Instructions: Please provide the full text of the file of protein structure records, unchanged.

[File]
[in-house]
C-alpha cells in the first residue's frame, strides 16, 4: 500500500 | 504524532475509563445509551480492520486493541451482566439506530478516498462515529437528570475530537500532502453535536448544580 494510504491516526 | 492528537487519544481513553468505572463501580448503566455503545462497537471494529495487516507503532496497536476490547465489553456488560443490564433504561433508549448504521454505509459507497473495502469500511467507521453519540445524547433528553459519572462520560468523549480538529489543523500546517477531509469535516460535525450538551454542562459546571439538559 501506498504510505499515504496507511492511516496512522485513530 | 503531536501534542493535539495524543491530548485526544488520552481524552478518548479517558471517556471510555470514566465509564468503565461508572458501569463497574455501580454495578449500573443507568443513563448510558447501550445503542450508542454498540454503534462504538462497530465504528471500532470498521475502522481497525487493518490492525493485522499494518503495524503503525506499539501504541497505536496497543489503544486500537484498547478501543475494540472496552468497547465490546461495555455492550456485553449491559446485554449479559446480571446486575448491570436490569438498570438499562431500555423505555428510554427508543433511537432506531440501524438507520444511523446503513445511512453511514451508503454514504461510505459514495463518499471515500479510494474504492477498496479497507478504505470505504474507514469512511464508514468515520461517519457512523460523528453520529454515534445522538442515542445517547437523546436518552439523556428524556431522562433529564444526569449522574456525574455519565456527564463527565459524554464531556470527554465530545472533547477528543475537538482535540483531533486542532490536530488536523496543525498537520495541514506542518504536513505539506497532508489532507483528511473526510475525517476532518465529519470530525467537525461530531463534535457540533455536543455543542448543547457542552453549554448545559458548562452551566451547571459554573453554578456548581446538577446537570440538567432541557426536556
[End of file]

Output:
[in-house]
C-alpha cells in the first residue's frame, strides 16, 4: 500500500 | 504524532475509563445509551480492520486493541451482566439506530478516498462515529437528570475530537500532502453535536448544580 494510504491516526 | 492528537487519544481513553468505572463501580448503566455503545462497537471494529495487516507503532496497536476490547465489553456488560443490564433504561433508549448504521454505509459507497473495502469500511467507521453519540445524547433528553459519572462520560468523549480538529489543523500546517477531509469535516460535525450538551454542562459546571439538559 501506498504510505499515504496507511492511516496512522485513530 | 503531536501534542493535539495524543491530548485526544488520552481524552478518548479517558471517556471510555470514566465509564468503565461508572458501569463497574455501580454495578449500573443507568443513563448510558447501550445503542450508542454498540454503534462504538462497530465504528471500532470498521475502522481497525487493518490492525493485522499494518503495524503503525506499539501504541497505536496497543489503544486500537484498547478501543475494540472496552468497547465490546461495555455492550456485553449491559446485554449479559446480571446486575448491570436490569438498570438499562431500555423505555428510554427508543433511537432506531440501524438507520444511523446503513445511512453511514451508503454514504461510505459514495463518499471515500479510494474504492477498496479497507478504505470505504474507514469512511464508514468515520461517519457512523460523528453520529454515534445522538442515542445517547437523546436518552439523556428524556431522562433529564444526569449522574456525574455519565456527564463527565459524554464531556470527554465530545472533547477528543475537538482535540483531533486542532490536530488536523496543525498537520495541514506542518504536513505539506497532508489532507483528511473526510475525517476532518465529519470530525467537525461530531463534535457540533455536543455543542448543547457542552453549554448545559458548562452551566451547571459554573453554578456548581446538577446537570440538567432541557426536556